Alfonso Soriano Looking Good Defensively

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Alfonso Soriano Looking Good Defensively

Chicago Cubs

When Alfonso Soriano shifted to the outfield a few years ago, he struck most as a surprisingly good left fielder. He took some questionable routes, but he had decent range, and a killer arm. But in the last couple years, his routes have gotten worse, his range has been limited, and folks don’t really run on him anymore – and when they do, Soriano doesn’t seem to nail them quite as often. Soriano also developed a bit of timidity around the wall.

Mike Quade is hoping Soriano can change all of those things around this year, and he’s already optimistic.

“He’s cut, he’s in great shape, he’s ready to go from Day One,” Quade said. “Look, we had to push him to really get into working out (in left). Hell, I ran him into the wall and hurt him once. That was not good.”

That happened in the spring of 2008, forcing Soriano to miss a few Cactus League games.

Quade said playing the wall is “one of the difficu — and I just decided we’re going to do some wall work. I ran him into the darn thing, and he hurt his wrist. When you’re an outfield coach for Lou (Piniella), you’re going, ‘Oh, man, I’m looking for work. (Soriano) might miss a week, and I’m missing the end of the year.”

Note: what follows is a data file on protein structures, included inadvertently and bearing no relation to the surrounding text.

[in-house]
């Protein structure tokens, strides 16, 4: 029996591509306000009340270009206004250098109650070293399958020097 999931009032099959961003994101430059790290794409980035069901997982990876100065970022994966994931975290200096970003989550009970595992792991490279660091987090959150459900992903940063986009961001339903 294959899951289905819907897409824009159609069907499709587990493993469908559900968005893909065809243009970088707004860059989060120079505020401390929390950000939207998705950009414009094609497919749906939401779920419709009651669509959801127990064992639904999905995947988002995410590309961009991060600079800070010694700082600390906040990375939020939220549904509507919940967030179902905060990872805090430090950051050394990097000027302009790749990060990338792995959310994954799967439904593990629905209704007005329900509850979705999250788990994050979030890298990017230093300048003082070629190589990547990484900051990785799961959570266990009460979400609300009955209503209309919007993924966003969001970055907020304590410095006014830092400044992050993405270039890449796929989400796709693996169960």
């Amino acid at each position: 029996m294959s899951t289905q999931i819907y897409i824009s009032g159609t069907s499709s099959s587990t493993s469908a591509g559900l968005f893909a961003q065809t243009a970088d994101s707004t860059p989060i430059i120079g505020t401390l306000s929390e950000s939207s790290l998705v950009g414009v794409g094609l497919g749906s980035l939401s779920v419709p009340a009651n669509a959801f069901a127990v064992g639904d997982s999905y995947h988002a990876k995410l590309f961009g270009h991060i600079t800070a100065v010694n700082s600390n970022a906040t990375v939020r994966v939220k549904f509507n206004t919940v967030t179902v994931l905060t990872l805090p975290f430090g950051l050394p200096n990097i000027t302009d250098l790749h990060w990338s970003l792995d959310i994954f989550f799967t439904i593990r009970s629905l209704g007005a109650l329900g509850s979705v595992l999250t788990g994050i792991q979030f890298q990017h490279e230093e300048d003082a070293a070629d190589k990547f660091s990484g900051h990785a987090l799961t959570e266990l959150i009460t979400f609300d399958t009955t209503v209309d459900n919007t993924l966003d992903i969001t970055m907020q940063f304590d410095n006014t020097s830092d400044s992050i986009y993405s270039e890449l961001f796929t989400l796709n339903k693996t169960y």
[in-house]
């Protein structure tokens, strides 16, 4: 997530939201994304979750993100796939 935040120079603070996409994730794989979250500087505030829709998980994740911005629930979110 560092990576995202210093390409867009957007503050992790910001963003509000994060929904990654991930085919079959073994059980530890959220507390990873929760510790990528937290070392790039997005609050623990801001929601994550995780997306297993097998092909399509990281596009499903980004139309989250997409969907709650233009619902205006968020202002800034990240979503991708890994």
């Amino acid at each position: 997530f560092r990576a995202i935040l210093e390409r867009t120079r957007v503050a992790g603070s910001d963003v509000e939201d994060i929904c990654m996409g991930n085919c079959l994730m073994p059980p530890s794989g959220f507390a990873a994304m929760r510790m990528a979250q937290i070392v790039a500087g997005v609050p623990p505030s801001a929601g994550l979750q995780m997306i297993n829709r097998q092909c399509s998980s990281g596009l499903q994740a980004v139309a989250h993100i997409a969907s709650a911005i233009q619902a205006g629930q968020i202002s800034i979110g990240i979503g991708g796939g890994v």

Quade disputed the contention that Soriano is “afraid of the wall.”

“I never thought he was afraid of the wall,” he said. “It’s just getting comfortable and understanding judgment of the warning track. This guy didn’t grow up playing the outfield.”  Chicago Breaking Sports.

Despite Soriano’s struggles in the field the last two or three years, he’s been far from the biggest defensive problem on the club. In the average game, he’ll see three or four chances total, whereas the guys up the middle – who’ve also struggled in recent years, whoever they were – see the majority of chances. So even if Soriano becomes an excellent left fielder, it won’t make much of a dent in the Cubs’ defensive problems.

In other words, I doubt Soriano’s defensive prowess is going to directly impact too many Ws and Ls, but it’s nice to know he continues to work at it. Now if only he could work at laying off the low and outside breaking balls.

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Author: Brett Taylor

Brett Taylor is the Editor and Lead Cubs Writer at Bleacher Nation, and you can find him on Twitter at @BleacherNation and @Brett_A_Taylor.